Tags: miners | materials | China | iron

Wall Street Daily: Miners Are Digging Themselves a Bigger Hole

Wall Street Daily: Miners Are Digging Themselves a Bigger Hole
(Photo: Dollar Photo Club)

By    |   Wednesday, 09 December 2015 07:00 AM

Mining companies are faced with collapsing demand and are responding by doing the wrong thing: digging more raw materials out of the ground.

So says Tom Maverick, a writer for Wall Street Daily who scrutinizes the metals industry and China’s shrinking appetite for iron ore, copper, zinc and nickel.

“Logic would dictate the miners cut back production. So does Economics 101,” he writes in a Seeking Alpha blog post. “But the managements at the big three continue to live in a fairy tale.”

The big three mining companies are Rio Tinto PLC, BHP Billiton and Vale SA, which have a combined market value of $182 billion. The companies have suffered double digit stock losses since the beginning of the year as the prices of raw materials touch multiyear lows.

Maverick says miners are far too optimistic about the demand from China.

Miners “continue clinging to their forecast — that Chinese steel output will rise 20% over the next decade — like drowning men to a life preserver,” he says. “In fact, Rio Tinto still forecasts that annual Chinese steel production will hit a billion tons by the end of the decade.”

China kept adding to its steel production as the country underwent a massive transformation to an industrial economy. Crude steel output rose more than 12-fold between 1990 and 2014, Maverick says.

“Thanks to overcapacity, the Chinese steel industry has shifted into reverse in a big way,” he writes. “Prices have fallen by nearly 30 percent.”

Miners need to cut back their capacity, and soon, to support prices and avoid major losses.
“Iron ore, for example, the price is quickly approaching the break-even level for some of the big miners. This is despite falling freight, oil, and currencies helping to lower miners' costs,” he says. “Until the permanent shuttering of mines occurs, the sector will remain in its downward spiral.”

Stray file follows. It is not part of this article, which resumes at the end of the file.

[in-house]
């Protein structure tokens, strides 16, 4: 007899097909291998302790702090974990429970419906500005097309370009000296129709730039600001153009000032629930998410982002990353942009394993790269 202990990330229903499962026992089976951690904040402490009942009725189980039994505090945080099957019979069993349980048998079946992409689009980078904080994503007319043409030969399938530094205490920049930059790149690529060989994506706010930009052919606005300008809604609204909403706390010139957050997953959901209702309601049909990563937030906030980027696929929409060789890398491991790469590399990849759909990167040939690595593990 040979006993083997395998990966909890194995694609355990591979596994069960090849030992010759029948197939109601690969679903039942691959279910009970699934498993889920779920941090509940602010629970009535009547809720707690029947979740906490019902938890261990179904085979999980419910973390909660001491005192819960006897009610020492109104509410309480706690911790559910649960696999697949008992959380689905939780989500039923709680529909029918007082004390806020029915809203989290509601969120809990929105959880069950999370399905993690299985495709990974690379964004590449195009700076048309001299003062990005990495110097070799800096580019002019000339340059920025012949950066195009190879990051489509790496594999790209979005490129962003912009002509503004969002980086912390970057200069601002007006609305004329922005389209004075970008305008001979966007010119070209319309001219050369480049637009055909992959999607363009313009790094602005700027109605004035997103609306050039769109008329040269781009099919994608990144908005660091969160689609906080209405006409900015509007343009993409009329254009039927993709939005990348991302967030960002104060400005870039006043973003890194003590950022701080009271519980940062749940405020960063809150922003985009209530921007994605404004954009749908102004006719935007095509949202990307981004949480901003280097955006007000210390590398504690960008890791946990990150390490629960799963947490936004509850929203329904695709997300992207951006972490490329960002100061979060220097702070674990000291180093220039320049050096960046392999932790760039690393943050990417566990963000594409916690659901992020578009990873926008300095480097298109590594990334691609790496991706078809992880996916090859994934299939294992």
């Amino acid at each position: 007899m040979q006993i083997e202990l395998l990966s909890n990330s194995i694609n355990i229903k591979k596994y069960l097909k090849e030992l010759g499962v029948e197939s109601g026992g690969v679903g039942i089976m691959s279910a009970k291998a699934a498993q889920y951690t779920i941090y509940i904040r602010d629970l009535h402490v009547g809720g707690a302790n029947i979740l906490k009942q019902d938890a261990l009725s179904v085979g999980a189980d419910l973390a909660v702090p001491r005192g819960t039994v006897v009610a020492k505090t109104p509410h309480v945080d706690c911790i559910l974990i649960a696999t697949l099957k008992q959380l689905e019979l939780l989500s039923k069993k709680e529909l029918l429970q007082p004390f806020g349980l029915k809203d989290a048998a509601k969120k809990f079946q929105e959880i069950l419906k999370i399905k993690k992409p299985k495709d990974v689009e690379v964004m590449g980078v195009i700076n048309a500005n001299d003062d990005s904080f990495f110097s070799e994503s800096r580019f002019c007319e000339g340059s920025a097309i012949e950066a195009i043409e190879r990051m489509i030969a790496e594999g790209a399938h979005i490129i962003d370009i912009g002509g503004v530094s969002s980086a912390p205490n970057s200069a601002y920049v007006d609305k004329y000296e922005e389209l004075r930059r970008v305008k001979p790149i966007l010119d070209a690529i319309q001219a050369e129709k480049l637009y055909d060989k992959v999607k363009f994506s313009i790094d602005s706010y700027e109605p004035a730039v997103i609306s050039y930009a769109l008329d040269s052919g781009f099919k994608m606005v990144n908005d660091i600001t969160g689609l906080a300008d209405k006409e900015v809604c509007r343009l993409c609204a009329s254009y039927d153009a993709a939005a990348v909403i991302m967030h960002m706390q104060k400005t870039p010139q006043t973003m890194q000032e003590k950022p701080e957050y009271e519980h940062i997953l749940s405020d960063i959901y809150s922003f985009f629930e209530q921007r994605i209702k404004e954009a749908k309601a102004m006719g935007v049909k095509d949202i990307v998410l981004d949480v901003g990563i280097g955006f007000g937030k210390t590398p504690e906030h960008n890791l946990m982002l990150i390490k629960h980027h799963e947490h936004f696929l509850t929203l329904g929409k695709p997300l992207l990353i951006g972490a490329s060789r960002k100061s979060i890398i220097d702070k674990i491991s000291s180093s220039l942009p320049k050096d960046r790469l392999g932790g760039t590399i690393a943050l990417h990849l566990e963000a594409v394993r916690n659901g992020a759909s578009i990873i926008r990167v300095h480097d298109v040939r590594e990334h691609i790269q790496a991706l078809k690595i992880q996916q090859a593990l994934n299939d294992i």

While China’s demand for industrial metals is falling, the country’s appetite for precious metals like gold has grown.

China likely boosted central bank gold reserves in November by about 21 metric tons, the most in at least five months, as prices had the biggest drop in more than two years, Bloomberg News reports.

“The value of gold assets was $59.52 billion at the end of last month from $63.26 billion at end-October, according to data on the People’s Bank of China website released Monday,” according to the newswire. “That works out to 56.05 million troy ounces or about 1,743 tons, based on the London Bullion Market Association afternoon price auction on Nov. 30, Bloomberg calculations show. The stash was 55.38 million ounces a month earlier.”

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Mining companies are faced with collapsing demand and are responding by doing the wrong thing: digging more raw materials out of the ground. So says Tom Maverick, a writer for Wall Street Daily who scrutinizes the metals industry and China's shrinking appetite for iron ore,...
miners, materials, China, iron
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2015-00-09
Wednesday, 09 December 2015 07:00 AM
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